Tree change

I haven’t been blogging as much as usual lately, because we’ve just moved house, and also, I’ve been really under the pump at work. In fact, I’ve been overwhelmed with the amount of work I have to do.
When you’re overwhelmed by work, it’s easy to forget you still have to live your life, that great things still happen, and that every day, you should be just glad to be alive.
I was reminded of that this morning as I walked to the train with my heavy briefcase, on my way to work.
Suddenly, I looked around me and saw the trees. The outer suburb to which we moved two weeks ago is like a country town, and our street is full of well established trees.
Who wouldn’t be happy, walking to the train, with this vista?

Picture: Caron Eastgate Dann, 2014

Picture: Caron Eastgate Dann, 2014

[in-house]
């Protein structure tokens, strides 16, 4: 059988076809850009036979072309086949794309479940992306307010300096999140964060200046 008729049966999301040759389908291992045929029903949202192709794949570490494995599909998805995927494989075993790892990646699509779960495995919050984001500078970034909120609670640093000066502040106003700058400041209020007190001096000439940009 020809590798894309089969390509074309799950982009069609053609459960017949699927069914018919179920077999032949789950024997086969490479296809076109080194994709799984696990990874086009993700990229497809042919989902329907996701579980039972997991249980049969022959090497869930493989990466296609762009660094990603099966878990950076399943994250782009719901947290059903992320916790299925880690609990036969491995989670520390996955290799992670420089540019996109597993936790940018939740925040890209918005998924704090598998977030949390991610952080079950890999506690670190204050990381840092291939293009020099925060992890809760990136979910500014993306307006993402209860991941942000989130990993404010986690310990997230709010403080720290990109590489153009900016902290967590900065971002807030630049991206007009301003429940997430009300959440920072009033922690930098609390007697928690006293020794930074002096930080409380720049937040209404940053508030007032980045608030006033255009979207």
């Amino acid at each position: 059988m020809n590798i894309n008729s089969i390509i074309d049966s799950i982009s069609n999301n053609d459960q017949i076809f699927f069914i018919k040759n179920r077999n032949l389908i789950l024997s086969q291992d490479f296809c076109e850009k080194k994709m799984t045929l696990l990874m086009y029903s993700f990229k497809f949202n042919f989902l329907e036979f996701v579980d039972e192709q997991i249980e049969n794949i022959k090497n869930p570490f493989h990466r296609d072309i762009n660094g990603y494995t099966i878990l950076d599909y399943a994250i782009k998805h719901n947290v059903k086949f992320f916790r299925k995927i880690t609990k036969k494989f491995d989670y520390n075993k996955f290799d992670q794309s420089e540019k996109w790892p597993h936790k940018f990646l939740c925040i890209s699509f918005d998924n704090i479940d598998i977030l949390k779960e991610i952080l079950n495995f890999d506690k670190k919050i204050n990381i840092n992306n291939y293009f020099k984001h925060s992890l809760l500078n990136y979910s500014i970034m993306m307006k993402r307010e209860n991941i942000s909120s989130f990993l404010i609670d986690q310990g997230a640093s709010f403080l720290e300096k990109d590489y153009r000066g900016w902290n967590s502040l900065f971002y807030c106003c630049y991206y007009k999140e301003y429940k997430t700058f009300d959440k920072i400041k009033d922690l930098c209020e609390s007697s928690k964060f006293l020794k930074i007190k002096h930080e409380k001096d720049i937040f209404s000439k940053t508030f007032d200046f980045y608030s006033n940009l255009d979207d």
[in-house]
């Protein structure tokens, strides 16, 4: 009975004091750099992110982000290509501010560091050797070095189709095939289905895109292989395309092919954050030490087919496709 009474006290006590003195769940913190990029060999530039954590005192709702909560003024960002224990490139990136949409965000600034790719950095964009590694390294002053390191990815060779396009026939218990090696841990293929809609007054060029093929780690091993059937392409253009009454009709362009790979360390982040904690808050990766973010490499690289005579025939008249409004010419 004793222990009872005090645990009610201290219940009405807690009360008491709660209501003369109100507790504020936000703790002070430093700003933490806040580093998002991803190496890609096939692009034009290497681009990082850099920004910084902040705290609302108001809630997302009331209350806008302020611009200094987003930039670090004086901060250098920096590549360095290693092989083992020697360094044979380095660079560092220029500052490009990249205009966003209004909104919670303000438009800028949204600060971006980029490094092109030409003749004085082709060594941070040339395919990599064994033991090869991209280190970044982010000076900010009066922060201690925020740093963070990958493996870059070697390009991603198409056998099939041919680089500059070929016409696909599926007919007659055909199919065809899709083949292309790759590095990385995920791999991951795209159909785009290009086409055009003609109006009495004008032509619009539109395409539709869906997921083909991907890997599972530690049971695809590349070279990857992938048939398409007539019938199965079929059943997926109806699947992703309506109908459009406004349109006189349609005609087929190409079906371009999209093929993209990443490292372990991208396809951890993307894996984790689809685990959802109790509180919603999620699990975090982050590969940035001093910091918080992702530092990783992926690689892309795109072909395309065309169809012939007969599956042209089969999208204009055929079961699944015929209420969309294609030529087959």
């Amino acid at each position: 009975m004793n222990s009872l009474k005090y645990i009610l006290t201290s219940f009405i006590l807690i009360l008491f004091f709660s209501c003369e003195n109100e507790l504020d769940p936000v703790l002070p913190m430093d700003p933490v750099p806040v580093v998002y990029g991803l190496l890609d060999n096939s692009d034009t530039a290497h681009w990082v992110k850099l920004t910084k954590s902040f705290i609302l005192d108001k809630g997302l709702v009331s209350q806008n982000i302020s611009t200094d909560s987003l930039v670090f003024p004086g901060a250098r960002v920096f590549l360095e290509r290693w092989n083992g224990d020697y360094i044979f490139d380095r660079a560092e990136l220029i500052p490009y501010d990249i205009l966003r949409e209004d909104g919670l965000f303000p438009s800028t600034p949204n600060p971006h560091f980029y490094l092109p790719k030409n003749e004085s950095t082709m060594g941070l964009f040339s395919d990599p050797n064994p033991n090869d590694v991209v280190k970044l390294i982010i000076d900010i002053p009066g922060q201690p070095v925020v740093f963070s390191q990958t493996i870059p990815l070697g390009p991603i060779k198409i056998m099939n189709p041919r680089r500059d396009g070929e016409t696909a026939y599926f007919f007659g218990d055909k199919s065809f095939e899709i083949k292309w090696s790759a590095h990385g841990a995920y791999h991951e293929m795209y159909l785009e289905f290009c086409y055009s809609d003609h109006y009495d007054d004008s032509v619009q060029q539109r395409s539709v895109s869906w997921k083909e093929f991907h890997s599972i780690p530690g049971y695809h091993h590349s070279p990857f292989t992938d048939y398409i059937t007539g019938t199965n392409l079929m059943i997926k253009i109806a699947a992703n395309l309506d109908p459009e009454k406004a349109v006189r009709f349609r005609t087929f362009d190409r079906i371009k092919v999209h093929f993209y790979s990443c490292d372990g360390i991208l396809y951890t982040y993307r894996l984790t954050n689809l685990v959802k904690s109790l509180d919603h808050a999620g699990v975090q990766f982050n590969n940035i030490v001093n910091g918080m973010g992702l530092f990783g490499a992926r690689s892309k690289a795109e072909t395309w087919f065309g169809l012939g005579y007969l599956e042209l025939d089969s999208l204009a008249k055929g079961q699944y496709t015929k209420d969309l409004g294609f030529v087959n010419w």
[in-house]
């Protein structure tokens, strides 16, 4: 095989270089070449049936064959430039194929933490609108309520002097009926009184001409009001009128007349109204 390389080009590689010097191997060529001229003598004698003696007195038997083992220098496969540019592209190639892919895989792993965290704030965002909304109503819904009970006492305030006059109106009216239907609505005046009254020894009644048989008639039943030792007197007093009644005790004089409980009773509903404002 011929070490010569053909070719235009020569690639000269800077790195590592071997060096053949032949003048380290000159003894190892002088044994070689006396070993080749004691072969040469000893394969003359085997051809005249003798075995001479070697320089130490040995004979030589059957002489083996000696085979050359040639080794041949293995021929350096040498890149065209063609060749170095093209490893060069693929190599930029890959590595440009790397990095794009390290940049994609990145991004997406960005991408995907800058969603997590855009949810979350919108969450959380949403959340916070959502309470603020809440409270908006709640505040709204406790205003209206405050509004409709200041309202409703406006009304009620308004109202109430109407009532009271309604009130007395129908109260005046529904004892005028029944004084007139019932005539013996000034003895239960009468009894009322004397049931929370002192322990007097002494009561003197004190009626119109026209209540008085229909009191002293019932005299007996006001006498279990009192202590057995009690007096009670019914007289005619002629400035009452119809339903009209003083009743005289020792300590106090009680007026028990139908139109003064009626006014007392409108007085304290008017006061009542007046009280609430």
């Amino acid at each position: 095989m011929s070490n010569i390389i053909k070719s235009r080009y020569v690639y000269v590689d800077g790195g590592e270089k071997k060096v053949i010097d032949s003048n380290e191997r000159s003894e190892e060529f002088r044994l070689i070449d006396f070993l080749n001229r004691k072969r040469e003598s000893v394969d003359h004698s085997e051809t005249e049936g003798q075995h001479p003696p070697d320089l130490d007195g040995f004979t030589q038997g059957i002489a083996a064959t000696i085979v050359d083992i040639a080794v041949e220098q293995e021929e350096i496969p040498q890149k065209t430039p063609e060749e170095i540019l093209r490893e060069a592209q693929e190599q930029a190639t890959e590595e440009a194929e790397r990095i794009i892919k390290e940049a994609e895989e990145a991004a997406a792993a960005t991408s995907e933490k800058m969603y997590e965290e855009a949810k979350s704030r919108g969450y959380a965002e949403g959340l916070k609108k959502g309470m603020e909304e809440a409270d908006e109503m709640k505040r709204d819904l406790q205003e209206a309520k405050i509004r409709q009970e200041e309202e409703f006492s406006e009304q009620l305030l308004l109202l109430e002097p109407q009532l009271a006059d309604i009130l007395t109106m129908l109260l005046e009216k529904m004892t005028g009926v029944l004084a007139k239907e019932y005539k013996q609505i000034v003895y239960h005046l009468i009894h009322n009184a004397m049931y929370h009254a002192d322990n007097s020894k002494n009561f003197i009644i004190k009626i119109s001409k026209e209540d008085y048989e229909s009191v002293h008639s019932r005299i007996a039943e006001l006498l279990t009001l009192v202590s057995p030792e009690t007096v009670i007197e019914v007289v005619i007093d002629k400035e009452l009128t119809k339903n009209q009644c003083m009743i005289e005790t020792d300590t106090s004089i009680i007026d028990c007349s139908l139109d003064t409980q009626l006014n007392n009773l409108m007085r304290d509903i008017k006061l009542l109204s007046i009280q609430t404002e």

It was a glorious autumn day – the best season in Melbourne. Blue skies, trees with multi-coloured leaves. Heavenly!
People say “hello” here. There are a lot of people much older than me, and no one passes me without us saying a hearty “good morning” to each other. The men even tip their hats! Lots of people are walking their dogs, whether it’s 7am or 10.30am (I start work at many different times).
So instead of worrying about work, I’m just going to look at the trees from now on, and think about how lucky I am – to live in such a nice street, to have a job (albeit one without any security whatsoever), and to be able to enjoy every day.

In the end, it’s the little things that count.

A Writer’s Diary #2: Goodbye, dear little filing system

1990s writer's filing system